I didn't have much energy at that point ("Thanks, Tryptophan!"), so I pretty much dumped all the side dishes back into their plastic containers, wrapped Mr. Turkey up in miles of aluminum foil, and shoved everything into the fridge...
That actually turned out to be a good idea since it's easier to strip the meat from a cold bird, than a warm slippery one...
"Yeah, I meant to do that!!!"
There wasn't much breast left over, but we did get a couple of extra meals out of it. Plenty of dark meat, as well as the wings and legs. I stripped off all of the usable meat and stuck it in a zip-lock baggie.
There was still plenty of not-so-usable meat on the carcass so I figured I'd make us a batch o' Turkey Soup.
Here's how I did it (And I gotta tellya - it was deeeeeeeee-lish! One of my best efforts to date!).
Unfortunately, I wouldn't make a very good "Recipe Writer" b/c I'm not good at keeping track of quantities/measurements, as a rule. Especially when it comes to homemade soup! I pretty much employ the "Dump it in and Taste It" approach. So you'll have to adapt it, accordingly!
Leftover Turkey Soup
Put the turkey carcass and skin in a big Dutch Oven (I really have no idea how big mine is - but it wasn't quite big enough! I had to break up the body to fit it in the pot!). Cover with water. Put it on the stove and let it heat to a light, rolling boil. Then turn it down to simmer.
In the meantime, hop on your computer and Google "Leftover Turkey Soup" to get an idea of what sort of ingredients you'll want to use. I found TONS of hits and the general jist is: Throw in every damned thing you can find!!!
For the initial boiling/stock creation I threw in:
Half a large red onion, coarsely chopped
Two large cloves of garlic - also coarsely chopped
Appx 3 Tablespoons fresh parsley leaves (shredded w/scissors)
Appx 1 Tbs fresh thyme (shredded)
Handful of baby carrots
2 Bay leaves
4-5 Chicken bouillon cubes
1 tsp celery salt
Sea Salt and Fresh Ground Pepper
Several shakes of Poultry Seasoning (I used Bell's Turkey Seasoning. The kind that comes in a little yellow box)
Let the whole thing simmer for 2-3 hours. You're supposed to cover it - but the liquid was too close to the top of the pot, in my case!
Cook it 'til all of the meat has fallen off the carcass. Then start scooping the bones out with a slotted spoon.
I set a couple of plates off to the side and started piling the turkey bits and bones on one plate - until I got the liquid down low enough that I could actually pour it into a different pot. Use a strainer to pour the liquid from one pot to another. Then dump the contents of the strainer onto the side plate.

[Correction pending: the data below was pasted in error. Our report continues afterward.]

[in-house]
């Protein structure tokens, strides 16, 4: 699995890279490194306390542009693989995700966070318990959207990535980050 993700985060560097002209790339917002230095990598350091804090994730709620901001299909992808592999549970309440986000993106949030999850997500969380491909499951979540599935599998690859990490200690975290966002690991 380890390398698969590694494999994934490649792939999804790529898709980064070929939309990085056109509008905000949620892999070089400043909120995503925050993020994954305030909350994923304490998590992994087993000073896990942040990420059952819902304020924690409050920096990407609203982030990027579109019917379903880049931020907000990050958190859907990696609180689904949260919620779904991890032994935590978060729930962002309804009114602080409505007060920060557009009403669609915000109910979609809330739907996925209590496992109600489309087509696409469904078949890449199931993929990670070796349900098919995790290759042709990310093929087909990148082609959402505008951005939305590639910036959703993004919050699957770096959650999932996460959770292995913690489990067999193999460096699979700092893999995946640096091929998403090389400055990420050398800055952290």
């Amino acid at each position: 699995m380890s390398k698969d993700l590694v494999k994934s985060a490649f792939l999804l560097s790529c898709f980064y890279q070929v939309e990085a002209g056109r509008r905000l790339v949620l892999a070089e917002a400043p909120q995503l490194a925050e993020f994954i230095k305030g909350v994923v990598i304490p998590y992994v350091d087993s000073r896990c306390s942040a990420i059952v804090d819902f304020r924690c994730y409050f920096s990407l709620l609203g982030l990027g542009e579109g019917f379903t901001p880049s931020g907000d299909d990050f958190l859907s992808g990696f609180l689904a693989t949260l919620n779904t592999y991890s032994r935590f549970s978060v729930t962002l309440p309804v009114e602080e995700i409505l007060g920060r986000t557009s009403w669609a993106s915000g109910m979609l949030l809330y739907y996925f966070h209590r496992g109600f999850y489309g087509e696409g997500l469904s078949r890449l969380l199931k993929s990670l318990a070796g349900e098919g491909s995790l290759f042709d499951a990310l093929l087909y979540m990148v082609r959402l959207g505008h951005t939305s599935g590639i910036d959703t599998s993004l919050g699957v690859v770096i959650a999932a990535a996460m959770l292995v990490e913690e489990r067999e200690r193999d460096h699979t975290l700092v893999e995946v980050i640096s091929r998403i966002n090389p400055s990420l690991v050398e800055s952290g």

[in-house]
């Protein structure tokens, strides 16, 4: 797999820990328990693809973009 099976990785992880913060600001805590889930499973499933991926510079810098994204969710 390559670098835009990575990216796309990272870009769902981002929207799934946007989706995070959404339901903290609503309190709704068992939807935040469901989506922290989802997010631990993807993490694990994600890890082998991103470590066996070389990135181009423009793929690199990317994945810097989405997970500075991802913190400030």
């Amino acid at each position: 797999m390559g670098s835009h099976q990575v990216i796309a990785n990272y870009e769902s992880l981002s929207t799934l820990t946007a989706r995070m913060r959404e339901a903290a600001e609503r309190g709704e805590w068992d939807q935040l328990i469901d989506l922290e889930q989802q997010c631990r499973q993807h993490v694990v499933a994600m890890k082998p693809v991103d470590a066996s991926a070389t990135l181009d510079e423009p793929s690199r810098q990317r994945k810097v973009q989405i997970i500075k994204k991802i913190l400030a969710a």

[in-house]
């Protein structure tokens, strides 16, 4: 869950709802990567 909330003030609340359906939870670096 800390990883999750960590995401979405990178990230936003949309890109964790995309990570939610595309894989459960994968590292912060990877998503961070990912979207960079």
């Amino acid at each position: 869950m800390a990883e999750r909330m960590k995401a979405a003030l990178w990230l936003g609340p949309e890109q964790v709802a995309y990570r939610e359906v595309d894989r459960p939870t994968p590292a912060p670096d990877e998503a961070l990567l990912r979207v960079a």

Sit down and have a cocktail while you wait for the turkey bones and bits to cool off...
Next comes the messy part (which is why you'll be glad you had the cocktail!). Start separating bones from bits. Bones, fat, skin and bay leaf go to the trash... Bits go to the second plate. Bits include smidges of turkey meat and mushy-smushy veggies - basically anything edible!
Since I started this fairly late in the evening, I decided to stop after this. I poured the turkey stock into several plastic storage containers. I threw the turkey/veggie bits into the last half-container of stock and put everything into the fridge overnight...
Again - this was a Good Idea because after they were refrigerated, all the fat rose to the top and it was easy to scoop most of it off with a spoon and discard it...
"Yeah, I meant to do that!!!"
The rest of the stock was kinda gelatinous at this point - but that goes away once it gets re-heated...
I threw all of the stock (except for the half-container w/turkey-bits) back into the dutch oven and let it start heating up.
As for the 'bits,' I added a large fresh clove of garlic and I ran 'em through the blender/chopper to puree them before dumping them in with the broth. That was a very good idea and added a lot of "Oomph" to the flavor!
I let this simmer for awhile (maybe half an hour) and then started adding every-damned-thing I could find to the soup :-D
Chopped up some leftover turkey into spoon-sized pieces and threw it in
Added some more chopped onion (not so coarse, this time)
Threw in some more baby carrots
Chopped up some celery
Added more fresh parsley and thyme
Added about 1/2 cup of the spinach/artichoke dip
Even threw in about 1/3 cup of the sweet potato casserole and mixed it in (that was an EXCELLENT addition - but I did need to add more salt to offset the sweetness).
Then a bag of frozen mixed veggies (peas, carrots, corn, beans)
Let it simmer away...
Hmmm... Now what?
I didn't have any rice - but I DID have Pasta Roni!!! I grabbed a box of Angel Hair Pasta w/Herbs. Broke up the pasta into thirds and tossed it in. I even threw in the "Herb Seasoning" packet.
At this point, the soup was starting to get a bit thick, so I added a couple of cans of Chicken Broth (one was Chicken w/Garlic - the other was just plain Chicken). Naturally I was taste-testing the flavor of the broth the whole way through...
Toward the end of cooking - probably about half-an-hour before I would declare it "Done" - I added about a cup of sliced, fresh, brown mushrooms and let them simmer in as well.
I gotta tellya - this was a DAMNED GOOD SOUP!
I can't tell you how many servings - but I can tell you it's a LOT! If we don't manage to polish it off tomorrow, I swear I'm gonna freeze the leftovers 'cuz it would be a crime to throw this away!
(BTW - I'm not normally one to "rave" about my own cooking! But I'll make an exception in this case!)
I think the main things that Made The Difference were:
1-Pureeing the turkey/veggie bits and adding 'em back in
3-And the pureed sweet potatoes - Oh my Gawd! Deee-lish! One doesn't expect a hint of sweetness in soup (at least *I* don't!) - but that added just enough of a "zing" to make me go "WOW!"
So if you've got a turkey carcass sitting in your fridge right now - I suggest you make yourself a batch of Leftover Turkey Soup! You'll be glad you did!!!